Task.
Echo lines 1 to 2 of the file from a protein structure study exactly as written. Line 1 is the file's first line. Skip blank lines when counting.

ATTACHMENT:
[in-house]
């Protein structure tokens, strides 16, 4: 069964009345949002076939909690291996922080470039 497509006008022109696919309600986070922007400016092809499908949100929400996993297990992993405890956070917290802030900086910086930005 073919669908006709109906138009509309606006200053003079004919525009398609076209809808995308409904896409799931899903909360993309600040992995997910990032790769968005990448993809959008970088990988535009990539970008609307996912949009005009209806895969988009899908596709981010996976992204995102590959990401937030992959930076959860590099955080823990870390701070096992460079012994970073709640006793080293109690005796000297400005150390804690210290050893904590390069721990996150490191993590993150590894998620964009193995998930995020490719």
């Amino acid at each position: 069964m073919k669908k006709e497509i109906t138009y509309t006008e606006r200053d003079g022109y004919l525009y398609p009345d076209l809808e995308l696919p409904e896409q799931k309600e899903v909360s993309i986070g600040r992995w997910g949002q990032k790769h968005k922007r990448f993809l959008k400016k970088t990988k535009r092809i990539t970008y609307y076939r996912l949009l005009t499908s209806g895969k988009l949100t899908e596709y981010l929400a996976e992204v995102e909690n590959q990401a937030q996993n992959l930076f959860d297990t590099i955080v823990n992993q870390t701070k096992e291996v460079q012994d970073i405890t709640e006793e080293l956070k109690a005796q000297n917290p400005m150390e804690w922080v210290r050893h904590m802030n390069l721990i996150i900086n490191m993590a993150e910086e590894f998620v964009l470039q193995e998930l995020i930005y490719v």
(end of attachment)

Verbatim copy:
[in-house]
């Protein structure tokens, strides 16, 4: 069964009345949002076939909690291996922080470039 497509006008022109696919309600986070922007400016092809499908949100929400996993297990992993405890956070917290802030900086910086930005 073919669908006709109906138009509309606006200053003079004919525009398609076209809808995308409904896409799931899903909360993309600040992995997910990032790769968005990448993809959008970088990988535009990539970008609307996912949009005009209806895969988009899908596709981010996976992204995102590959990401937030992959930076959860590099955080823990870390701070096992460079012994970073709640006793080293109690005796000297400005150390804690210290050893904590390069721990996150490191993590993150590894998620964009193995998930995020490719």